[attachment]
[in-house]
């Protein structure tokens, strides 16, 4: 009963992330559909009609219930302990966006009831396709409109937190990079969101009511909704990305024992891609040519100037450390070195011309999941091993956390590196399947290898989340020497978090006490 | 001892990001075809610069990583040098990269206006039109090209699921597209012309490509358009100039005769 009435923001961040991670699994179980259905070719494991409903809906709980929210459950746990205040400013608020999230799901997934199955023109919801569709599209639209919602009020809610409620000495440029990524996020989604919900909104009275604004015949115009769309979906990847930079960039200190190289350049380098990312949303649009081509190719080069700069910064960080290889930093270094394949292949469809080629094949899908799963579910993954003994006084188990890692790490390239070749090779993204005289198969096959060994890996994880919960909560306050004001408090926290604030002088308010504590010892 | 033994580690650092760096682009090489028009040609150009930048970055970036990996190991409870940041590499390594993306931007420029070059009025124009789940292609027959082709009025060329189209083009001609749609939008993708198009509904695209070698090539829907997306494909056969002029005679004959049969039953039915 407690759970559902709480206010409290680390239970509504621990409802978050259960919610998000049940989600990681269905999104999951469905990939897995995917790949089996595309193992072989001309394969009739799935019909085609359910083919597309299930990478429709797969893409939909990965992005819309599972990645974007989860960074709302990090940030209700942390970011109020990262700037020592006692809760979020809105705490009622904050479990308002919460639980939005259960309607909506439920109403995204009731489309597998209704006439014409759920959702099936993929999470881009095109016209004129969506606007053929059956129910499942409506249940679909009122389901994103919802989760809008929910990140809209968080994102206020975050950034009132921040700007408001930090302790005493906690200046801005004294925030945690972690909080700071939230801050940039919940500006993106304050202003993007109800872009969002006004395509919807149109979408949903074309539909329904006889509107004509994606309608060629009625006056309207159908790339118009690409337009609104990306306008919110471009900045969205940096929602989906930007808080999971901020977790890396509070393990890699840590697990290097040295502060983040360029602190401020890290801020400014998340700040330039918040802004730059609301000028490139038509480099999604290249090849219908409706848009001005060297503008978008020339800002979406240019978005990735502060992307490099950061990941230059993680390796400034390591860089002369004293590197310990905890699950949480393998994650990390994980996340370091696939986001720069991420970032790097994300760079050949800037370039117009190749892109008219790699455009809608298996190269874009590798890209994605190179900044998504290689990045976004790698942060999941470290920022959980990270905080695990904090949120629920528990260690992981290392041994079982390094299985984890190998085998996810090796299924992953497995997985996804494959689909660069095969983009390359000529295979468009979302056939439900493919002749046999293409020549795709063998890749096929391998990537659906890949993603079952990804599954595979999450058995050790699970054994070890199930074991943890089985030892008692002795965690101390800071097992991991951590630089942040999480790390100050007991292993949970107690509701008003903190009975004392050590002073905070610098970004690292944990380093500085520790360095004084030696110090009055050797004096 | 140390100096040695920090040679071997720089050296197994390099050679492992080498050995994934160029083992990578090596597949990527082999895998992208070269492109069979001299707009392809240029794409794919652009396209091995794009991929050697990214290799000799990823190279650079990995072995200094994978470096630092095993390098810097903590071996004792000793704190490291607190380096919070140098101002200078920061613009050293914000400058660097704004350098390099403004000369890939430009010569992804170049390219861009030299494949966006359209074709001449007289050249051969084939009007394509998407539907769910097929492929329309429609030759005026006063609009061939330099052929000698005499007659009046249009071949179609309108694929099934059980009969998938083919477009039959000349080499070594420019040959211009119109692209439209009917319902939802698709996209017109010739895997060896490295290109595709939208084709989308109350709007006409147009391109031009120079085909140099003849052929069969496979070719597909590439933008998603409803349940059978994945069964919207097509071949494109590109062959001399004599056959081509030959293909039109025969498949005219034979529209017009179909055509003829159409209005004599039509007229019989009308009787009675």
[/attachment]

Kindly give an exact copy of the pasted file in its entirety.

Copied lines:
[in-house]
């Protein structure tokens, strides 16, 4: 009963992330559909009609219930302990966006009831396709409109937190990079969101009511909704990305024992891609040519100037450390070195011309999941091993956390590196399947290898989340020497978090006490 | 001892990001075809610069990583040098990269206006039109090209699921597209012309490509358009100039005769 009435923001961040991670699994179980259905070719494991409903809906709980929210459950746990205040400013608020999230799901997934199955023109919801569709599209639209919602009020809610409620000495440029990524996020989604919900909104009275604004015949115009769309979906990847930079960039200190190289350049380098990312949303649009081509190719080069700069910064960080290889930093270094394949292949469809080629094949899908799963579910993954003994006084188990890692790490390239070749090779993204005289198969096959060994890996994880919960909560306050004001408090926290604030002088308010504590010892 | 033994580690650092760096682009090489028009040609150009930048970055970036990996190991409870940041590499390594993306931007420029070059009025124009789940292609027959082709009025060329189209083009001609749609939008993708198009509904695209070698090539829907997306494909056969002029005679004959049969039953039915 407690759970559902709480206010409290680390239970509504621990409802978050259960919610998000049940989600990681269905999104999951469905990939897995995917790949089996595309193992072989001309394969009739799935019909085609359910083919597309299930990478429709797969893409939909990965992005819309599972990645974007989860960074709302990090940030209700942390970011109020990262700037020592006692809760979020809105705490009622904050479990308002919460639980939005259960309607909506439920109403995204009731489309597998209704006439014409759920959702099936993929999470881009095109016209004129969506606007053929059956129910499942409506249940679909009122389901994103919802989760809008929910990140809209968080994102206020975050950034009132921040700007408001930090302790005493906690200046801005004294925030945690972690909080700071939230801050940039919940500006993106304050202003993007109800872009969002006004395509919807149109979408949903074309539909329904006889509107004509994606309608060629009625006056309207159908790339118009690409337009609104990306306008919110471009900045969205940096929602989906930007808080999971901020977790890396509070393990890699840590697990290097040295502060983040360029602190401020890290801020400014998340700040330039918040802004730059609301000028490139038509480099999604290249090849219908409706848009001005060297503008978008020339800002979406240019978005990735502060992307490099950061990941230059993680390796400034390591860089002369004293590197310990905890699950949480393998994650990390994980996340370091696939986001720069991420970032790097994300760079050949800037370039117009190749892109008219790699455009809608298996190269874009590798890209994605190179900044998504290689990045976004790698942060999941470290920022959980990270905080695990904090949120629920528990260690992981290392041994079982390094299985984890190998085998996810090796299924992953497995997985996804494959689909660069095969983009390359000529295979468009979302056939439900493919002749046999293409020549795709063998890749096929391998990537659906890949993603079952990804599954595979999450058995050790699970054994070890199930074991943890089985030892008692002795965690101390800071097992991991951590630089942040999480790390100050007991292993949970107690509701008003903190009975004392050590002073905070610098970004690292944990380093500085520790360095004084030696110090009055050797004096 | 140390100096040695920090040679071997720089050296197994390099050679492992080498050995994934160029083992990578090596597949990527082999895998992208070269492109069979001299707009392809240029794409794919652009396209091995794009991929050697990214290799000799990823190279650079990995072995200094994978470096630092095993390098810097903590071996004792000793704190490291607190380096919070140098101002200078920061613009050293914000400058660097704004350098390099403004000369890939430009010569992804170049390219861009030299494949966006359209074709001449007289050249051969084939009007394509998407539907769910097929492929329309429609030759005026006063609009061939330099052929000698005499007659009046249009071949179609309108694929099934059980009969998938083919477009039959000349080499070594420019040959211009119109692209439209009917319902939802698709996209017109010739895997060896490295290109595709939208084709989308109350709007006409147009391109031009120079085909140099003849052929069969496979070719597909590439933008998603409803349940059978994945069964919207097509071949494109590109062959001399004599056959081509030959293909039109025969498949005219034979529209017009179909055509003829159409209005004599039509007229019989009308009787009675």